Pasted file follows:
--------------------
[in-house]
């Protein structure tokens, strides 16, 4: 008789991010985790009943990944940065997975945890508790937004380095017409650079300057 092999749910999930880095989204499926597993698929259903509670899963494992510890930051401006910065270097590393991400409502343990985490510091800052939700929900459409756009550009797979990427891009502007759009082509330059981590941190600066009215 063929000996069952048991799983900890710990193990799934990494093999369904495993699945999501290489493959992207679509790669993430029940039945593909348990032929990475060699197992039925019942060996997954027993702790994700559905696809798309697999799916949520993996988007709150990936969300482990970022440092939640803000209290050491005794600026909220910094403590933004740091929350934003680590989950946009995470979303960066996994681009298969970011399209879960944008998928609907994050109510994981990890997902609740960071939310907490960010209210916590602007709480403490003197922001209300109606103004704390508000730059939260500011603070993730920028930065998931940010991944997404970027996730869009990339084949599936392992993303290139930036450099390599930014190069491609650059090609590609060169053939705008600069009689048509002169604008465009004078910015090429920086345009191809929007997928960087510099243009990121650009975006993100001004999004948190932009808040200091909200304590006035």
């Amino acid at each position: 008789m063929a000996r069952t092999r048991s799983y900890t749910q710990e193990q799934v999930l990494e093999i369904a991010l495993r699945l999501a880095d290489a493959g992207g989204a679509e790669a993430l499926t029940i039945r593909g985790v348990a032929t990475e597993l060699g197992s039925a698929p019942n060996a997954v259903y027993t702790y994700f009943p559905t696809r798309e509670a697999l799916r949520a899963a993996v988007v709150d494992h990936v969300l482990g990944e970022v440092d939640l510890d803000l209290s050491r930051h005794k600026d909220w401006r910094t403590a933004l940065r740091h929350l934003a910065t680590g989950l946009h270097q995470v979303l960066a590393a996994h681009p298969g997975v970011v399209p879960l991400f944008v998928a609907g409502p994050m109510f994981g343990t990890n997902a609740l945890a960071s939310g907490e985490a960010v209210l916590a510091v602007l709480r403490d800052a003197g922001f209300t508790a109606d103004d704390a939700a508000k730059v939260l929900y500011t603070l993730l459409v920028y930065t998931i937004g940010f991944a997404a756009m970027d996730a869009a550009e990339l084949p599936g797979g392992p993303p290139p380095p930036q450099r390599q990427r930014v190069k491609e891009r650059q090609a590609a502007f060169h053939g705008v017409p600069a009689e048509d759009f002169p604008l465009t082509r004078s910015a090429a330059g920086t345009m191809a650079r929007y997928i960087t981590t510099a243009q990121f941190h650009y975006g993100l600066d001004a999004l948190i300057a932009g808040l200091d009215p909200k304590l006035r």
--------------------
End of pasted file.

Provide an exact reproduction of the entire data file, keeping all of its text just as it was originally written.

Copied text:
[in-house]
């Protein structure tokens, strides 16, 4: 008789991010985790009943990944940065997975945890508790937004380095017409650079300057 092999749910999930880095989204499926597993698929259903509670899963494992510890930051401006910065270097590393991400409502343990985490510091800052939700929900459409756009550009797979990427891009502007759009082509330059981590941190600066009215 063929000996069952048991799983900890710990193990799934990494093999369904495993699945999501290489493959992207679509790669993430029940039945593909348990032929990475060699197992039925019942060996997954027993702790994700559905696809798309697999799916949520993996988007709150990936969300482990970022440092939640803000209290050491005794600026909220910094403590933004740091929350934003680590989950946009995470979303960066996994681009298969970011399209879960944008998928609907994050109510994981990890997902609740960071939310907490960010209210916590602007709480403490003197922001209300109606103004704390508000730059939260500011603070993730920028930065998931940010991944997404970027996730869009990339084949599936392992993303290139930036450099390599930014190069491609650059090609590609060169053939705008600069009689048509002169604008465009004078910015090429920086345009191809929007997928960087510099243009990121650009975006993100001004999004948190932009808040200091909200304590006035």
């Amino acid at each position: 008789m063929a000996r069952t092999r048991s799983y900890t749910q710990e193990q799934v999930l990494e093999i369904a991010l495993r699945l999501a880095d290489a493959g992207g989204a679509e790669a993430l499926t029940i039945r593909g985790v348990a032929t990475e597993l060699g197992s039925a698929p019942n060996a997954v259903y027993t702790y994700f009943p559905t696809r798309e509670a697999l799916r949520a899963a993996v988007v709150d494992h990936v969300l482990g990944e970022v440092d939640l510890d803000l209290s050491r930051h005794k600026d909220w401006r910094t403590a933004l940065r740091h929350l934003a910065t680590g989950l946009h270097q995470v979303l960066a590393a996994h681009p298969g997975v970011v399209p879960l991400f944008v998928a609907g409502p994050m109510f994981g343990t990890n997902a609740l945890a960071s939310g907490e985490a960010v209210l916590a510091v602007l709480r403490d800052a003197g922001f209300t508790a109606d103004d704390a939700a508000k730059v939260l929900y500011t603070l993730l459409v920028y930065t998931i937004g940010f991944a997404a756009m970027d996730a869009a550009e990339l084949p599936g797979g392992p993303p290139p380095p930036q450099r390599q990427r930014v190069k491609e891009r650059q090609a590609a502007f060169h053939g705008v017409p600069a009689e048509d759009f002169p604008l465009t082509r004078s910015a090429a330059g920086t345009m191809a650079r929007y997928i960087t981590t510099a243009q990121f941190h650009y975006g993100l600066d001004a999004l948190i300057a932009g808040l200091d009215p909200k304590l006035r």